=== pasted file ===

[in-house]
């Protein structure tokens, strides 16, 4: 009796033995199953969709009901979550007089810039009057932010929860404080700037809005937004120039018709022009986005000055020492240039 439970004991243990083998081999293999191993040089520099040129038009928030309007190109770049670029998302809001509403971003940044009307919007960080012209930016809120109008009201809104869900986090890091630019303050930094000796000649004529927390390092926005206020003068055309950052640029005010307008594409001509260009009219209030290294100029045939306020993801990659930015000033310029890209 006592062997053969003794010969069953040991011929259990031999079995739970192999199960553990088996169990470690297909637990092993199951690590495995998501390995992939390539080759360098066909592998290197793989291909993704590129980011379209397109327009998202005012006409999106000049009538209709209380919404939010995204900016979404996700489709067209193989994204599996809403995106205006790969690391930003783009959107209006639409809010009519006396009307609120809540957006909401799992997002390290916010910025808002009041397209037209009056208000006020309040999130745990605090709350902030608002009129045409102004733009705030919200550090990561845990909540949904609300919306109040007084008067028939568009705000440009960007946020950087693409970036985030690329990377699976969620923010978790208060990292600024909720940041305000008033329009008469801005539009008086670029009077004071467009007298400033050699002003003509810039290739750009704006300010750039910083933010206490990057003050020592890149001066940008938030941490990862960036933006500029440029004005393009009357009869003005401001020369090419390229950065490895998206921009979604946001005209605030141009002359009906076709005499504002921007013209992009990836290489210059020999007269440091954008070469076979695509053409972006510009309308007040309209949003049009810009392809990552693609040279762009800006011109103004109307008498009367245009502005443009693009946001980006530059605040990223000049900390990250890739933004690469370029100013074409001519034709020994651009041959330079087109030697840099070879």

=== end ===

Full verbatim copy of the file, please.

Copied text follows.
[in-house]
């Protein structure tokens, strides 16, 4: 009796033995199953969709009901979550007089810039009057932010929860404080700037809005937004120039018709022009986005000055020492240039 439970004991243990083998081999293999191993040089520099040129038009928030309007190109770049670029998302809001509403971003940044009307919007960080012209930016809120109008009201809104869900986090890091630019303050930094000796000649004529927390390092926005206020003068055309950052640029005010307008594409001509260009009219209030290294100029045939306020993801990659930015000033310029890209 006592062997053969003794010969069953040991011929259990031999079995739970192999199960553990088996169990470690297909637990092993199951690590495995998501390995992939390539080759360098066909592998290197793989291909993704590129980011379209397109327009998202005012006409999106000049009538209709209380919404939010995204900016979404996700489709067209193989994204599996809403995106205006790969690391930003783009959107209006639409809010009519006396009307609120809540957006909401799992997002390290916010910025808002009041397209037209009056208000006020309040999130745990605090709350902030608002009129045409102004733009705030919200550090990561845990909540949904609300919306109040007084008067028939568009705000440009960007946020950087693409970036985030690329990377699976969620923010978790208060990292600024909720940041305000008033329009008469801005539009008086670029009077004071467009007298400033050699002003003509810039290739750009704006300010750039910083933010206490990057003050020592890149001066940008938030941490990862960036933006500029440029004005393009009357009869003005401001020369090419390229950065490895998206921009979604946001005209605030141009002359009906076709005499504002921007013209992009990836290489210059020999007269440091954008070469076979695509053409972006510009309308007040309209949003049009810009392809990552693609040279762009800006011109103004109307008498009367245009502005443009693009946001980006530059605040990223000049900390990250890739933004690469370029100013074409001519034709020994651009041959330079087109030697840099070879």